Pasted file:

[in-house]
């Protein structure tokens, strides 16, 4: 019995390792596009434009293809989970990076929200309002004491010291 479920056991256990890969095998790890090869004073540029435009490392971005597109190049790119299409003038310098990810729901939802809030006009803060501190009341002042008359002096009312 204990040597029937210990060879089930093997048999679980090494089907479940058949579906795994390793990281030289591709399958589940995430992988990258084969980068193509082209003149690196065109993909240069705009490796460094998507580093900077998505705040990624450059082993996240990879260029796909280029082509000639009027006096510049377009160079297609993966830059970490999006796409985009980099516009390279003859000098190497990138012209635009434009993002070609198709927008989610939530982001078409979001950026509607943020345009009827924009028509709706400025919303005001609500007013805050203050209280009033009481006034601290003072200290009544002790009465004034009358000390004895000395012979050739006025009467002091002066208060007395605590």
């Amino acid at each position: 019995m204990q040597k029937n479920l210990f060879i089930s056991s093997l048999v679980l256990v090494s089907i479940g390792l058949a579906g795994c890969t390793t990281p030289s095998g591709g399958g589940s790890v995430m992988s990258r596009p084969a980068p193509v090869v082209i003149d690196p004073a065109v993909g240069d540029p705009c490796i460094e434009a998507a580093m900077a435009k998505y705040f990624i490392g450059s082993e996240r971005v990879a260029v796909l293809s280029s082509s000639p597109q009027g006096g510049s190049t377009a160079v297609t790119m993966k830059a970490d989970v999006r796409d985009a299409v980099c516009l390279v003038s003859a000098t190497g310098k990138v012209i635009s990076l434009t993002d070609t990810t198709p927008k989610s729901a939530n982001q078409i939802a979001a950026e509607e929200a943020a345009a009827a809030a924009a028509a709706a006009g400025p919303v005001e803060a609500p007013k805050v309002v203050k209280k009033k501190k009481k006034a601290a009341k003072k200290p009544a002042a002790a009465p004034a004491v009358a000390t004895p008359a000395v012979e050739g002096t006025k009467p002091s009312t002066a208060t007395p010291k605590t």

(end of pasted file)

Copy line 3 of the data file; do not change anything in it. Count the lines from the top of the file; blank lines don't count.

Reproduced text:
């Amino acid at each position: 019995m204990q040597k029937n479920l210990f060879i089930s056991s093997l048999v679980l256990v090494s089907i479940g390792l058949a579906g795994c890969t390793t990281p030289s095998g591709g399958g589940s790890v995430m992988s990258r596009p084969a980068p193509v090869v082209i003149d690196p004073a065109v993909g240069d540029p705009c490796i460094e434009a998507a580093m900077a435009k998505y705040f990624i490392g450059s082993e996240r971005v990879a260029v796909l293809s280029s082509s000639p597109q009027g006096g510049s190049t377009a160079v297609t790119m993966k830059a970490d989970v999006r796409d985009a299409v980099c516009l390279v003038s003859a000098t190497g310098k990138v012209i635009s990076l434009t993002d070609t990810t198709p927008k989610s729901a939530n982001q078409i939802a979001a950026e509607e929200a943020a345009a009827a809030a924009a028509a709706a006009g400025p919303v005001e803060a609500p007013k805050v309002v203050k209280k009033k501190k009481k006034a601290a009341k003072k200290p009544a002042a002790a009465p004034a004491v009358a000390t004895p008359a000395v012979e050739g002096t006025k009467p002091s009312t002066a208060t007395p010291k605590t």